DAYTONA BEACH — As coronavirus concerns ease, Volusia County tourism officials and hoteliers report the subsequent surge in visitors has yielded a welcome spike in daily hotel room rates.
That trend is reflected in a whopping 52% jump in tourism bed-tax collections for May compared with the same month in pre-pandemic May 2019.
“The rates have gone up; demand is there and we’ve been doing a fantastic job of selling our oceanfront, our beach and clean air,” said Bob Davis, president and CEO of the Lodging & Hospitality Association of Volusia County. “People are ready to come.”
The Volusia trend aligns with the fact that leisure travel continues to boom at destinations nationally — including the World’s Most Famous Beach — amid the rollout of vaccinations and easing of COVID-related restrictions.
In May, hotels, vacation rental properties and campgrounds throughout the county generated $2,820,717 in bed taxes, up 51.7% from $1,858,427 for the same month two years ago, before the coronavirus pandemic delivered its devastating blow to tourism worldwide in 2020.
That figure, reported by the Volusia County Revenue Division, obviously also eclipsed the $1,278,413 collected for pandemic-crippled May 2020. The newly released May collection figure outpaced the same month a year ago by 120.6%.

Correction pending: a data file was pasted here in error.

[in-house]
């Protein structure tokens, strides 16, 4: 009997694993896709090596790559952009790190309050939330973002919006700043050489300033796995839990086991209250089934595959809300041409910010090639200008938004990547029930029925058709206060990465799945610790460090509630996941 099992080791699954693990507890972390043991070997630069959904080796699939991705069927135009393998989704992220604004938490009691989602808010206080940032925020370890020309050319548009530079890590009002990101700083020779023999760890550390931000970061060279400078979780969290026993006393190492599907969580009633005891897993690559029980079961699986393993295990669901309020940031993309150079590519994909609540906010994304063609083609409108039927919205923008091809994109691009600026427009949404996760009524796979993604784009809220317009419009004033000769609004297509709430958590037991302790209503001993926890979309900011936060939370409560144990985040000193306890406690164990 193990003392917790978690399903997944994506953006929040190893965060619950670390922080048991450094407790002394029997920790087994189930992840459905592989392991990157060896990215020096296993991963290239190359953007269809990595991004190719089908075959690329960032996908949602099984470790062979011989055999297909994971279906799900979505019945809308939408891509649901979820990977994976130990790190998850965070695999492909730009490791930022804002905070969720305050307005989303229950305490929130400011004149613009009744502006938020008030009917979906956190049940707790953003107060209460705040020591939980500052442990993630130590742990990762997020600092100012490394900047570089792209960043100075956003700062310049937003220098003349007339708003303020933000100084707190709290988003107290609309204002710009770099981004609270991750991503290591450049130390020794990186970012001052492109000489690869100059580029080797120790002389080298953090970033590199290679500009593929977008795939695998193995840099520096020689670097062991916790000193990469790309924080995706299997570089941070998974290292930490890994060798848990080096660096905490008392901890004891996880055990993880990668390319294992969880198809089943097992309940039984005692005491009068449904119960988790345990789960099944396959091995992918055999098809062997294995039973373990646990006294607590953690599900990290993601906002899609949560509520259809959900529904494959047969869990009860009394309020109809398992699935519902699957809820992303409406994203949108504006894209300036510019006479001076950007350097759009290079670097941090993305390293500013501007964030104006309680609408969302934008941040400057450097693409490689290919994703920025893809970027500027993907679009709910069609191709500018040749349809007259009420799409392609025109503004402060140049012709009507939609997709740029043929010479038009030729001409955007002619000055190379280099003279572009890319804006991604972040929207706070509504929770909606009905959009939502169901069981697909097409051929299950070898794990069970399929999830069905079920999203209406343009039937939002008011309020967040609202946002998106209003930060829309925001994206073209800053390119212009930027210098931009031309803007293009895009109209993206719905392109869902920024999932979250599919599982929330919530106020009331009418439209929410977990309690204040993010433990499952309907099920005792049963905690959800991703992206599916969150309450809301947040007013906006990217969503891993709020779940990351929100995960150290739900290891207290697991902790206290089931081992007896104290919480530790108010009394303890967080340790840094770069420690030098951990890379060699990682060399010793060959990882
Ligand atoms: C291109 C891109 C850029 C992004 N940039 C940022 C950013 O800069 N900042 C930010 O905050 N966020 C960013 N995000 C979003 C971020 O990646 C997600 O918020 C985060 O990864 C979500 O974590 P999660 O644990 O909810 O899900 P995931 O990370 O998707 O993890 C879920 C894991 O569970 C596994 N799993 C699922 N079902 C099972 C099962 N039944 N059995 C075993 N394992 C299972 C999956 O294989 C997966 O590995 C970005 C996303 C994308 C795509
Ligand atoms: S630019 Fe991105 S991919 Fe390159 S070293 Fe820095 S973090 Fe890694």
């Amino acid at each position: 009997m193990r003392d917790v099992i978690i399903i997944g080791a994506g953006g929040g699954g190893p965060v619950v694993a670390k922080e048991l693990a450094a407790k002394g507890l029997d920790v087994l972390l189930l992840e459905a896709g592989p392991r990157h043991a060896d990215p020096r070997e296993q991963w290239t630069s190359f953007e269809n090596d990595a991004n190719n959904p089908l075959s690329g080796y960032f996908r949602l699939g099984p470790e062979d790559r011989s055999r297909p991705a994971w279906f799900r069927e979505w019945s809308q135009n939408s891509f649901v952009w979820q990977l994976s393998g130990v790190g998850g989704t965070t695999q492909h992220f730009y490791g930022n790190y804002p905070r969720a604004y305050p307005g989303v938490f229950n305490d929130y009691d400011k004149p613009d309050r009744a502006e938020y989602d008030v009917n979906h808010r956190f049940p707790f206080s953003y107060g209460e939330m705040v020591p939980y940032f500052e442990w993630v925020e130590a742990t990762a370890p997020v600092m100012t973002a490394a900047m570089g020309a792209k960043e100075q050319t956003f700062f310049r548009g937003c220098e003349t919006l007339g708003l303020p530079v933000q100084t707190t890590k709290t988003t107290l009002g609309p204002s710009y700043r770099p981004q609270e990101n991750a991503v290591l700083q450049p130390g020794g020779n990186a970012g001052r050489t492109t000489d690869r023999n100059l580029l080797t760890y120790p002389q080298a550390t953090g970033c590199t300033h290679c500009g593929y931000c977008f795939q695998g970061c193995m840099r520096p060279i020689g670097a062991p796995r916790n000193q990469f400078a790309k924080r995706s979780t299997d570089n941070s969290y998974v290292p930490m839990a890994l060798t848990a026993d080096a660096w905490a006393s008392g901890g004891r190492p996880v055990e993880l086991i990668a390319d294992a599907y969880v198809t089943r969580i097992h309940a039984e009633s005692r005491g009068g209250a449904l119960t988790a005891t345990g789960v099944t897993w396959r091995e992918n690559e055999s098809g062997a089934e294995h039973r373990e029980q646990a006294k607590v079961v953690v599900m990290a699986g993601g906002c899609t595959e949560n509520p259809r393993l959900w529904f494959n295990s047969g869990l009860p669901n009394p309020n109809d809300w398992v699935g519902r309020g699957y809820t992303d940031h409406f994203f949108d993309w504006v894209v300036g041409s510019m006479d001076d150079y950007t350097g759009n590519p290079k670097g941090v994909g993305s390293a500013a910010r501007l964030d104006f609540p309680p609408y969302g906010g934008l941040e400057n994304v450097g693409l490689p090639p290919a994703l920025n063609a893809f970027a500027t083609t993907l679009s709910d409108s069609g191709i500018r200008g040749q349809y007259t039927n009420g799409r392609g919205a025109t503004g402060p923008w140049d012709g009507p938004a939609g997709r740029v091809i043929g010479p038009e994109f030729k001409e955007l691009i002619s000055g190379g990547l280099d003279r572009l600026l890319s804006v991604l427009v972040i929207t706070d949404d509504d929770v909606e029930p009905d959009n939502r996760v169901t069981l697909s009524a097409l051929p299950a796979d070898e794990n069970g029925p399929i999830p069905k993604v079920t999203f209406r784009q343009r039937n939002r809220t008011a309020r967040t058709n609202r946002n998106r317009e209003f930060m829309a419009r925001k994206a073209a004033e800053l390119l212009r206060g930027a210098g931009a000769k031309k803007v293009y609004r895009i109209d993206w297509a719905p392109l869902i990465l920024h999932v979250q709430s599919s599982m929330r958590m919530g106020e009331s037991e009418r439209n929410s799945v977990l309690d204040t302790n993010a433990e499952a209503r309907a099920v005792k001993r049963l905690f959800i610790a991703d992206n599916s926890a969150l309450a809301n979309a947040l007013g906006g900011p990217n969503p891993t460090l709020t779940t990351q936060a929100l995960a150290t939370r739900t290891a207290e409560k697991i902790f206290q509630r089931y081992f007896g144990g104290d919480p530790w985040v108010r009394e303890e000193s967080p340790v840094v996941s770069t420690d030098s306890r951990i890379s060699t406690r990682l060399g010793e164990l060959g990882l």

The county collects a 6 percent tourism tax on hotels and lodges with half of the revenues going to fund the county-run Ocean Center convention complex in Daytona Beach. The other half goes to the county’s three tourism ad authorities to market their respective areas — the Daytona Beach/Halifax area, Southeast Volusia and West Volusia — as tourist and special event destinations.
For the first eight months of the fiscal year that started on Oct. 1, countywide collections of $16,505,440 are 5.8% ahead of the $15,599,279 collected for the same period in pre-pandemic 2019. That figure also represents a 32.8% increase over the $12,419,942 collected for the first eight months of 2020.
“Yes, the (room) rates are higher,” said Evelyn Fine, president of Mid-Florida Marketing & Research.
Mid-Florida hasn’t yet calculated its monthly report for May on average daily room rates, revenue-per- available room and occupancy, but the trend has been upward since the unofficial start of the summer season on Memorial Day weekend, Fine said.
In its most recent report for April, Mid-Florida’s data reflected an average daily room rate among its 40-plus reporting hotels of $146.15, an 11.7% increase over the average rate of $130.75 for April 2019.